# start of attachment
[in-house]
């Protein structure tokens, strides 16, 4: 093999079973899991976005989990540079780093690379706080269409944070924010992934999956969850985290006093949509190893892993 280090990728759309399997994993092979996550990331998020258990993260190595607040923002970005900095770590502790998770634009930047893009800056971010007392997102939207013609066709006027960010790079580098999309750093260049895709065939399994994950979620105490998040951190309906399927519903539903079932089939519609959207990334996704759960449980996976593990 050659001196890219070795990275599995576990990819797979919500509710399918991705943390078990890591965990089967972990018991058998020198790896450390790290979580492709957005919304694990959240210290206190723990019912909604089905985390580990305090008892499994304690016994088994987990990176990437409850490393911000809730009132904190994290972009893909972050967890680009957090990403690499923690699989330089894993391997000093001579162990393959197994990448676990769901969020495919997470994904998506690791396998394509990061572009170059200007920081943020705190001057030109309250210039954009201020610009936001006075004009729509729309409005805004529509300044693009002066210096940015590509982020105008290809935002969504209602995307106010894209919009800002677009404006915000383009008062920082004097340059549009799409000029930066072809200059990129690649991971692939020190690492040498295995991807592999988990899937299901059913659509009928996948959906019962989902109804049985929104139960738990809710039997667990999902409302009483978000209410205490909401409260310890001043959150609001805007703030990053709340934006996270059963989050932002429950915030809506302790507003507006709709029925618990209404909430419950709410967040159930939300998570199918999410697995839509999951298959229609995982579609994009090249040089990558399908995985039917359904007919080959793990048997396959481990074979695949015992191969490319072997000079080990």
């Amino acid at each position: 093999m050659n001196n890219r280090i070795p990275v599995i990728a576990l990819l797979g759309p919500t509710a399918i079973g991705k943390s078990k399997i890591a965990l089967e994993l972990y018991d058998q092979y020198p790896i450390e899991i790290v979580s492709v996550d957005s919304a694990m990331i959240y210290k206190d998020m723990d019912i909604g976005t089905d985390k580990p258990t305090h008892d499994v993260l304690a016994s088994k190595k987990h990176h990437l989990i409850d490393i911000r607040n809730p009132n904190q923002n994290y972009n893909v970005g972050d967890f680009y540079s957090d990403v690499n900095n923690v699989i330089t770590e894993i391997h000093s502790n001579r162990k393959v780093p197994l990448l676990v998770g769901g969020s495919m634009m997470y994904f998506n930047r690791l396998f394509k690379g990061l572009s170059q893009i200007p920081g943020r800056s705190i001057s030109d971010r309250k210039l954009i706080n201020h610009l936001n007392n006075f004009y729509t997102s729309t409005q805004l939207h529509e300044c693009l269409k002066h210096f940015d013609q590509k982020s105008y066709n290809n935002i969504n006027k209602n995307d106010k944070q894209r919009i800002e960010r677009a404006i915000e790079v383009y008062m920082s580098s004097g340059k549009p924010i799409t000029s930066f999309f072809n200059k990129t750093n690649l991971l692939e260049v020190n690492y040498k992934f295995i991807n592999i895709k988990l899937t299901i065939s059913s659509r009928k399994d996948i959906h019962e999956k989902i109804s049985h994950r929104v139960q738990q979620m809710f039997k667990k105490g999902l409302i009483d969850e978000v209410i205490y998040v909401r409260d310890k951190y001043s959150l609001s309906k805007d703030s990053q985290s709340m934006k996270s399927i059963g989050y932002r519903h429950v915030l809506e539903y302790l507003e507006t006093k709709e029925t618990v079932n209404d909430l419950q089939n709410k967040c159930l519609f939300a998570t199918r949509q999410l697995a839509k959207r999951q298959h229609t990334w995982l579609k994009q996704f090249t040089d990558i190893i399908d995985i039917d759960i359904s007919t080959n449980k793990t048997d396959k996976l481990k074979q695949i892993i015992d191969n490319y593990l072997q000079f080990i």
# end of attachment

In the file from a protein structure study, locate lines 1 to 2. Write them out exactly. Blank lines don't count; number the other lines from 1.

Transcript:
[in-house]
């Protein structure tokens, strides 16, 4: 093999079973899991976005989990540079780093690379706080269409944070924010992934999956969850985290006093949509190893892993 280090990728759309399997994993092979996550990331998020258990993260190595607040923002970005900095770590502790998770634009930047893009800056971010007392997102939207013609066709006027960010790079580098999309750093260049895709065939399994994950979620105490998040951190309906399927519903539903079932089939519609959207990334996704759960449980996976593990 050659001196890219070795990275599995576990990819797979919500509710399918991705943390078990890591965990089967972990018991058998020198790896450390790290979580492709957005919304694990959240210290206190723990019912909604089905985390580990305090008892499994304690016994088994987990990176990437409850490393911000809730009132904190994290972009893909972050967890680009957090990403690499923690699989330089894993391997000093001579162990393959197994990448676990769901969020495919997470994904998506690791396998394509990061572009170059200007920081943020705190001057030109309250210039954009201020610009936001006075004009729509729309409005805004529509300044693009002066210096940015590509982020105008290809935002969504209602995307106010894209919009800002677009404006915000383009008062920082004097340059549009799409000029930066072809200059990129690649991971692939020190690492040498295995991807592999988990899937299901059913659509009928996948959906019962989902109804049985929104139960738990809710039997667990999902409302009483978000209410205490909401409260310890001043959150609001805007703030990053709340934006996270059963989050932002429950915030809506302790507003507006709709029925618990209404909430419950709410967040159930939300998570199918999410697995839509999951298959229609995982579609994009090249040089990558399908995985039917359904007919080959793990048997396959481990074979695949015992191969490319072997000079080990």